ADR, Employment & Labour, Mediation

Fisher's Wrongful Dismissal Database quantifies case law

By April Cunningham, Associate Editor

The question of determining reasonable notice in wrongful dismissal cases is often quite subjective, but an online database created and maintained by Toronto employment mediator and arbitrator Barry B. Fisher allows lawyers to find a range of likely notice periods within seconds.

Published by Carswell, and launched 25 years ago, Fisher’s Wrongful Dismissal Database is often cited in court cases and referenced by judges.

“It becomes the standard because it’s objective,” says Fisher, principal of Barry Fisher Arbitration & Mediation. “It doesn’t provide an opinion, it provides the data and it’s up to the lawyer to interpret it.”

The database, accessible with a subscription, is unique because it searches using key criteria based on the Bardal factors, including age, years of service and “character of employment” or job title. No other search engine narrows down case law so specifically for notice periods, Fisher says.

For example, a search of reasonable notice cases across Canada for sales managers with 12 to 18 years of service between the ages of 40 and 50 reveals outcomes for 14 cases. The database generates a simple report displaying case names, salaries, judges and notice periods for easy comparison. For these factors, the average notice period awarded is 11 months.

“The database is trying to show a bell curve,” Fisher tells “You just try to figure out what the parameters are, so you can tell your client the most likely outcome if their case went to court.”

The fourth Bardal factor, availability of similar employment, is not tracked because it’s difficult to quantify, he says, and very few cases have evidence of alternative jobs on the market.

Fisher, who enters “every keystroke” into the database himself (aside from a lawyer who handles Quebec cases), first came up with the idea in the 1980s.

“I would be negotiating with older lawyers who seemed to just pull numbers out of the air as to what they thought was the proper notice period,” he says. “And whenever I’d ask them what cases they were relying upon, they would either have none or say, ‘Years of experience, young man.’ That wasn’t good enough for me.”

He started tracking cases, preparing brief summaries and keeping them in a binder for his own reference.

“It quickly got to the point where it was an ungainly number of cases,” he says. Using a DOS data management program, Fisher developed a simple database to input cases. After he had accumulated about 200, he had the opportunity to present a paper on his project — sparking interest among the employment law community and the Law Society of Upper Canada (LSUC).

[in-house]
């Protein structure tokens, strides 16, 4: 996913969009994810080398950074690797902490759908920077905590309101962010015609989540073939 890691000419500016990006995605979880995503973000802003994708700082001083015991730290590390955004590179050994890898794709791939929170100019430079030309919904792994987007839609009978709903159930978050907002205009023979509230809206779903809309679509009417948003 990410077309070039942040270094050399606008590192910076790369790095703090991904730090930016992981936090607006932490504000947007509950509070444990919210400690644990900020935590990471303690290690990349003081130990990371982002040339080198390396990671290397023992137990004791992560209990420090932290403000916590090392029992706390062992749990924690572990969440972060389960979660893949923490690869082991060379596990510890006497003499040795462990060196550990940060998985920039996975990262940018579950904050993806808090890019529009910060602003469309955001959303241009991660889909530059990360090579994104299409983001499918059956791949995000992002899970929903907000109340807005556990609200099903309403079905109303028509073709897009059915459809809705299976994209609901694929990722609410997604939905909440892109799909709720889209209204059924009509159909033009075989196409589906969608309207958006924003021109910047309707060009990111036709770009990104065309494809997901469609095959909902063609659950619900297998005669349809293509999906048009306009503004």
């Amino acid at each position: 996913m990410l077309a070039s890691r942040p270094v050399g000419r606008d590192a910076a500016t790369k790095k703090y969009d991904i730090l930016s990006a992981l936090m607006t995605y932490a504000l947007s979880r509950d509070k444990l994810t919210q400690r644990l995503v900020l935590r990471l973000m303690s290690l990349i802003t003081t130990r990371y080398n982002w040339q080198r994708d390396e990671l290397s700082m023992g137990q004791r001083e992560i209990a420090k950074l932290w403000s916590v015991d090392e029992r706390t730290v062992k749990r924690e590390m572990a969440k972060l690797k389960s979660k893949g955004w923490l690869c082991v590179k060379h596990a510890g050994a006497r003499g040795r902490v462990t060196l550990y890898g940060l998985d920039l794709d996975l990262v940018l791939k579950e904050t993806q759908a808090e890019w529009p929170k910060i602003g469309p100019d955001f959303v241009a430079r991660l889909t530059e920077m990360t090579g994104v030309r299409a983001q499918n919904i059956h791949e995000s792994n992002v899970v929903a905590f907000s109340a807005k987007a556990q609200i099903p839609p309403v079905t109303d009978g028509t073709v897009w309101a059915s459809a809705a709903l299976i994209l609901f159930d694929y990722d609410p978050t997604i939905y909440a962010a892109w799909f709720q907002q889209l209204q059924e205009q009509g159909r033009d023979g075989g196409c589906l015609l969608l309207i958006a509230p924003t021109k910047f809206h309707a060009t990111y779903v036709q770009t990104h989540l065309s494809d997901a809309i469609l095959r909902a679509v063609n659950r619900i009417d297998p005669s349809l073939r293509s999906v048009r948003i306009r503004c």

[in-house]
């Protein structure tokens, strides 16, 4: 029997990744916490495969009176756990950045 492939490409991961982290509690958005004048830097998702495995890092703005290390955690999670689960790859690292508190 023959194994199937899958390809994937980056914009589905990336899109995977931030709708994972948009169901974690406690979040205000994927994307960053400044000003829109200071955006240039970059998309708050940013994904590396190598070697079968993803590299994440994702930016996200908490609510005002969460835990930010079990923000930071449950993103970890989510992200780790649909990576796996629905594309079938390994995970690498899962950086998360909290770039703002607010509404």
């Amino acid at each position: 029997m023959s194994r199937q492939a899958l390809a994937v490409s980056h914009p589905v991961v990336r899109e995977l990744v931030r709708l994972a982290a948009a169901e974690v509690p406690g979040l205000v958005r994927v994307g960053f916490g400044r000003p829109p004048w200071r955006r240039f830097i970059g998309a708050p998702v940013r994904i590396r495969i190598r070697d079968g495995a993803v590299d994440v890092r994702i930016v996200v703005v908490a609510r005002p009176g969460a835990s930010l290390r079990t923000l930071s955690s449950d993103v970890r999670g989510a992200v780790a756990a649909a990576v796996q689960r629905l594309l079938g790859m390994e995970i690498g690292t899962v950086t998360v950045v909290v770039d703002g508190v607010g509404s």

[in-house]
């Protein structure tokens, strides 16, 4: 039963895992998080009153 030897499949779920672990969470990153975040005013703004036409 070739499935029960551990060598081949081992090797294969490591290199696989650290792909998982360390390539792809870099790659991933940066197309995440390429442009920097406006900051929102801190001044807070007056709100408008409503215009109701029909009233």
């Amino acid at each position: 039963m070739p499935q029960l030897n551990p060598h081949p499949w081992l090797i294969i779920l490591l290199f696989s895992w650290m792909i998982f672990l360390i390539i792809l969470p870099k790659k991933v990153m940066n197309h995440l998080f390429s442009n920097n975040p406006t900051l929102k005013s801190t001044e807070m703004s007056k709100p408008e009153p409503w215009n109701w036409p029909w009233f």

He eventually made an agreement with the LSUC that they would carry his database, which remained in his control. When Quick Law came out in the 1990s, allowing lawyers to conduct searches on their own, Fisher teamed up with a developer to build a standalone product, which caught the interest of Carswell, a division of Thomson-Reuters. The company now owns and publishes the database, which remains in Fisher's name.

“At first it was sold on floppy disks and people would get an updated set of disks a few times a year,” he says. Eventually, the database moved online, where it has existed for more than 10 years, allowing lawyers to search directly from their own computers.

“Legal research is much more democratic now,” he says. “Everyone can have access to everything.”

Fisher receives new wrongful dismissal cases on a regular basis from Carswell, and he spends a few hours each month updating the database. He also writes regular blog posts highlighting shifts in case law. After years of writing about notice periods while running his ADR practice, the law still fascinates him, he says.

“There are still things that amaze me,” Fisher says. “Notwithstanding hundreds of thousands of cases, there's still a high level of uncertainty in determining notice periods, especially for short-service employees. The ability to predict notice periods for them is getting more difficult. And that’s a real shame because many people lose their jobs in the first couple of years.”

Fisher has also noted a trend over the past decade to place less importance on the “character of employment.” For example, a secretary with 10 years of experience is now likely to receive a similar notice period as a vice-president with the same years of service.

He expects his database will help employment lawyers for years to come.

“As long as the law continues to be uncertain, as it has been throughout my entire career,” he says. “It’s remarkable because these decisions occur hundreds of times a day, tens of thousands of time a year, and the courts continue to say each case should be decided on its individual merits.”

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